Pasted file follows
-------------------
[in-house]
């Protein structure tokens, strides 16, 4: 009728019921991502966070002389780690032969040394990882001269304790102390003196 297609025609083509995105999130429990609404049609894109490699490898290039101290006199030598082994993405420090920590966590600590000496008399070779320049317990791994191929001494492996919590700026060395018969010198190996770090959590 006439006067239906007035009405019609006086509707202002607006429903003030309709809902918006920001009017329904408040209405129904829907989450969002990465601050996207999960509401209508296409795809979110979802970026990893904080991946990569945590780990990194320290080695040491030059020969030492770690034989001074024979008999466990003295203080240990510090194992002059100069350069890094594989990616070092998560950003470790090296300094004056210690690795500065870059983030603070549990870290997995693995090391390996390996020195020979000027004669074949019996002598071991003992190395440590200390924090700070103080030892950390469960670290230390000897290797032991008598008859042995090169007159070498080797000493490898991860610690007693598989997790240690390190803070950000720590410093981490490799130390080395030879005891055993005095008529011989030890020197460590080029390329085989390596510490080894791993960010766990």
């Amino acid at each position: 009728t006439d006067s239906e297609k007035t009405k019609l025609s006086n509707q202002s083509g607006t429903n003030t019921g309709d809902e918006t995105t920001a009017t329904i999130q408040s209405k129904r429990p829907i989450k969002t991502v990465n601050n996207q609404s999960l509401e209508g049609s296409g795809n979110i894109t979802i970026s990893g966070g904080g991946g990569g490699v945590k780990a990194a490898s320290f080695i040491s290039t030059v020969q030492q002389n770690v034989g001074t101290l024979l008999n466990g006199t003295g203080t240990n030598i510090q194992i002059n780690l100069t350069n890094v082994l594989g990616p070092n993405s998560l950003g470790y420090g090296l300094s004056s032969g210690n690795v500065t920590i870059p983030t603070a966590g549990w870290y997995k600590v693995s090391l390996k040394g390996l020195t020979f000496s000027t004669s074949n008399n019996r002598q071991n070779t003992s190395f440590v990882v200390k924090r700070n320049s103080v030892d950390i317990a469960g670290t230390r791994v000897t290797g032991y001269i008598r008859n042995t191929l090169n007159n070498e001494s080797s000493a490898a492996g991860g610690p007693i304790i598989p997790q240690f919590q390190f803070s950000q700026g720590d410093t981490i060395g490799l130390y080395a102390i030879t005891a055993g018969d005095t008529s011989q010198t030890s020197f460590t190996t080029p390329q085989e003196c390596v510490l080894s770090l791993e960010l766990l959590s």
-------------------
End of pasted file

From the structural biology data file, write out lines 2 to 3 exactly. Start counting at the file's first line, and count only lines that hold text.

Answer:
């Protein structure tokens, strides 16, 4: 009728019921991502966070002389780690032969040394990882001269304790102390003196 297609025609083509995105999130429990609404049609894109490699490898290039101290006199030598082994993405420090920590966590600590000496008399070779320049317990791994191929001494492996919590700026060395018969010198190996770090959590 006439006067239906007035009405019609006086509707202002607006429903003030309709809902918006920001009017329904408040209405129904829907989450969002990465601050996207999960509401209508296409795809979110979802970026990893904080991946990569945590780990990194320290080695040491030059020969030492770690034989001074024979008999466990003295203080240990510090194992002059100069350069890094594989990616070092998560950003470790090296300094004056210690690795500065870059983030603070549990870290997995693995090391390996390996020195020979000027004669074949019996002598071991003992190395440590200390924090700070103080030892950390469960670290230390000897290797032991008598008859042995090169007159070498080797000493490898991860610690007693598989997790240690390190803070950000720590410093981490490799130390080395030879005891055993005095008529011989030890020197460590080029390329085989390596510490080894791993960010766990």
């Amino acid at each position: 009728t006439d006067s239906e297609k007035t009405k019609l025609s006086n509707q202002s083509g607006t429903n003030t019921g309709d809902e918006t995105t920001a009017t329904i999130q408040s209405k129904r429990p829907i989450k969002t991502v990465n601050n996207q609404s999960l509401e209508g049609s296409g795809n979110i894109t979802i970026s990893g966070g904080g991946g990569g490699v945590k780990a990194a490898s320290f080695i040491s290039t030059v020969q030492q002389n770690v034989g001074t101290l024979l008999n466990g006199t003295g203080t240990n030598i510090q194992i002059n780690l100069t350069n890094v082994l594989g990616p070092n993405s998560l950003g470790y420090g090296l300094s004056s032969g210690n690795v500065t920590i870059p983030t603070a966590g549990w870290y997995k600590v693995s090391l390996k040394g390996l020195t020979f000496s000027t004669s074949n008399n019996r002598q071991n070779t003992s190395f440590v990882v200390k924090r700070n320049s103080v030892d950390i317990a469960g670290t230390r791994v000897t290797g032991y001269i008598r008859n042995t191929l090169n007159n070498e001494s080797s000493a490898a492996g991860g610690p007693i304790i598989p997790q240690f919590q390190f803070s950000q700026g720590d410093t981490i060395g490799l130390y080395a102390i030879t005891a055993g018969d005095t008529s011989q010198t030890s020197f460590t190996t080029p390329q085989e003196c390596v510490l080894s770090l791993e960010l766990l959590s």